Temsirolimus Improves Survival in Renal Cell Carcinoma Patients

November 1, 2007

Temsirolimus (Torisel) improves overall survival in patients with clear-cell renal cell carcinoma (RCC) and other histologies, including papillary RCC, according to a study presented at the 43rd annual meeting of the American Society of Clinical Oncology (ASCO), held in Chicago. The exploratory analyses, reported in a poster presentation by Janice Dutcher, MD, and an international team of colleagues, suggest that temsirolimus benefits patients regardless of age or tumor histology, and may benefit those in both poor- and intermediate-risk groups.

Temsirolimus (Torisel) improves overall survival in patients with clear-cell renal cell carcinoma (RCC) and other histologies, including papillary RCC, according to a study presented at the 43rd annual meeting of the American Society of Clinical Oncology (ASCO), held in Chicago. The exploratory analyses, reported in a poster presentation by Janice Dutcher, MD, and an international team of colleagues, suggest that temsirolimus benefits patients regardless of age or tumor histology, and may benefit those in both poor- and intermediate-risk groups.

Study Design

The investigators performed planned and post hoc analyses using data from the phase III global Advanced Renal Cell Carcinoma (ARCC) trial to assess survival in patients treated with temsirolimus based on tumor histology (clear-cell vs other), age (< 65 years vs ≥ 65 years), and prognostic risk groups (Memorial Sloan-Kettering Cancer Center [MSKCC]) intermediate- vs poor-risk groups. The ARCC investigation was a pivotal open-label, randomized clinical trial comparing temsirolimus or a combination of temsirolimus plus interferon-alpha to interferon-alpha alone as first-line therapy in 626 patients with advanced RCC and poor prognostic features.

Patients received interferon-alpha, 3 million units (MU) subcutaneously three times weekly, escalating to 18 MU; temsirolimus, in a 25-mg intravenous infusion weekly; or temsirolimus via 15-mg infusion plus interferon-alpha, 6 MU. Kaplan-Meier analysis and a Cox proportional hazards model were used to analyze overall survival (OS) and progression-free survival (PFS) for patient subsets.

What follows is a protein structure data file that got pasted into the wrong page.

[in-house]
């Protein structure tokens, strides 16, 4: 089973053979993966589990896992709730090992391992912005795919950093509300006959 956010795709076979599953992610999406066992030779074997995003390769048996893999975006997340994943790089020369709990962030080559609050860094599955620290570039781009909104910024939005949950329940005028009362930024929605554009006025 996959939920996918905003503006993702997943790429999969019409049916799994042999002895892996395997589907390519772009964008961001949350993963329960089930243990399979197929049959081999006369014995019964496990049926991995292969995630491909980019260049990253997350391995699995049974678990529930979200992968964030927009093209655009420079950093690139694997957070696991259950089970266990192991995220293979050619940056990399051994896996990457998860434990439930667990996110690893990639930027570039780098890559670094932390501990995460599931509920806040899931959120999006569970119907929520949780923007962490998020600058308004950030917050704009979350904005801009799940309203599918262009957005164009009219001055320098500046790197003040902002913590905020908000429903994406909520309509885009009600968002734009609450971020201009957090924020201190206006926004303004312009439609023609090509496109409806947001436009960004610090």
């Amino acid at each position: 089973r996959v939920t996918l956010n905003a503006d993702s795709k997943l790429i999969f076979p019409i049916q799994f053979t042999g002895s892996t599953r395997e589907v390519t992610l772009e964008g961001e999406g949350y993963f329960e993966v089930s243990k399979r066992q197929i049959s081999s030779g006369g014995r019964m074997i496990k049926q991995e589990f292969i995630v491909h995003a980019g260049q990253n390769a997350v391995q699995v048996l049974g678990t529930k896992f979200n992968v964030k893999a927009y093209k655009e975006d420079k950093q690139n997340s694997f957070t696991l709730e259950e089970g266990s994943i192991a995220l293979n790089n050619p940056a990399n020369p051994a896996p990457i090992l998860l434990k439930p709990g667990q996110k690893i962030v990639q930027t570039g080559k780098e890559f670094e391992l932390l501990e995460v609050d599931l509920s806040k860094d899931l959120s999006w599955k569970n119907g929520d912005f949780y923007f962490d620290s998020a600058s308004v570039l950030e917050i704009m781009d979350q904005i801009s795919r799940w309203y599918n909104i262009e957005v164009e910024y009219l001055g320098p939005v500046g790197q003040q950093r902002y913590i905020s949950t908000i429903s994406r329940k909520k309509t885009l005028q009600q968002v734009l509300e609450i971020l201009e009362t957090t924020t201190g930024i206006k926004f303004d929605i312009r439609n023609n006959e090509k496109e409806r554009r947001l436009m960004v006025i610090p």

Survival Results

For patients with clear-cell tumors, median OS and PFS were longer for temsirolimus vs interferon-alpha (OS: 10.6 vs 8.2 months; PFS: 5.5 vs 3.8 months), with hazard ratios (HR) of 0.85 and 0.84, respectively. For patients with other tumor histologies, median survival findings also were longer for temsirolimus vs interferon-alpha (OS: 11.6 vs 4.3 months; PFS: 7.0 vs 1.8 months), with HR of 0.55 and 0.36, respectively. The investigators speculated that the overall survival benefit seen in other histologies may be greater than that in clear-cell RCC because cytokines are less active in non–clear-cell RCC.

Among patients less than 65 years old, median OS and PFS were longer for temsirolimus than for interferon-alpha (12.0 vs 6.9 months and 5.9 vs 3.1 months; HR = 0.67 and 0.69). There was no difference in OS or PFS for patients aged 65 and older, but temsirolimus had a better side-effect profile than interferon-alpha.

Quality-Adjusted Survival

In a related ASCO poster discussion by Shreekant Parasuraman, phd, of Wyeth Research, Collegeville, Pa, overall survival time of patients with advanced RCC enrolled in the pivotal study was categorized into three distinct health states:

• Toxicity, defined as time spent with any severe or life-threatening treatment-related toxicity before disease progression

• Relapse, defined as the period following disease progression, ending with death or censoring

• Time without symptoms of progression or toxicity.

Patients were asked to complete quality-of-life questionnaires at several points: at weeks 12 and 32 of the study, when they experienced a serious adverse event, and upon relapse, progression of disease, or withdrawal from the study. Their answers were used to determine quality-adjusted time without symptoms or toxicity, a predefined endpoint.

The analysis showed that patients treated with temsirolimus had a 38% greater time without symptoms and toxicity than those receiving interferon-alpha alone (6.5 vs 4.7 months, respectively; P = .00048). When results of the questionnaires were incorporated into the analysis, patients treated with temsirolimus had 23% greater quality-adjusted survival time than those receiving interferon-alpha alone, a significant 1.3-month increase (7.0 vs 5.7 months, P = .0015).

Concluding Remarks

"The results of these analyses expand our understanding of temsirolimus in patients with advanced kidney cancer," said Dr. Dutcher, who is associate director for clinical affairs, Our Lady of Mercy Medical Center, Bronx, NY, and professor of medicine, New York Medical College, Valhalla, NY. "The data also improve our knowledge of patients' perception of their health during this time on therapy."

The US Food and Drug Administration approved temsirolimus for the treatment of advanced RCC just prior to this year's ASCO meeting.